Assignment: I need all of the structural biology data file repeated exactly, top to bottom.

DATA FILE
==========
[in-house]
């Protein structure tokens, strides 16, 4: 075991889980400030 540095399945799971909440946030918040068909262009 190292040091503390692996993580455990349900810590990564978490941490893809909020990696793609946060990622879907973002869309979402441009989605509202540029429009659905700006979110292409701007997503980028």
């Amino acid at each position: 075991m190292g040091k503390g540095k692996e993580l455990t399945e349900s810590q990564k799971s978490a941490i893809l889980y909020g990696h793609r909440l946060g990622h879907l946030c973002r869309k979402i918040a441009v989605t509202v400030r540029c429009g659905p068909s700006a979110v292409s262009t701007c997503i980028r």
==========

[in-house]
């Protein structure tokens, strides 16, 4: 075991889980400030 540095399945799971909440946030918040068909262009 190292040091503390692996993580455990349900810590990564978490941490893809909020990696793609946060990622879907973002869309979402441009989605509202540029429009659905700006979110292409701007997503980028």
């Amino acid at each position: 075991m190292g040091k503390g540095k692996e993580l455990t399945e349900s810590q990564k799971s978490a941490i893809l889980y909020g990696h793609r909440l946060g990622h879907l946030c973002r869309k979402i918040a441009v989605t509202v400030r540029c429009g659905p068909s700006a979110v292409s262009t701007c997503i980028r």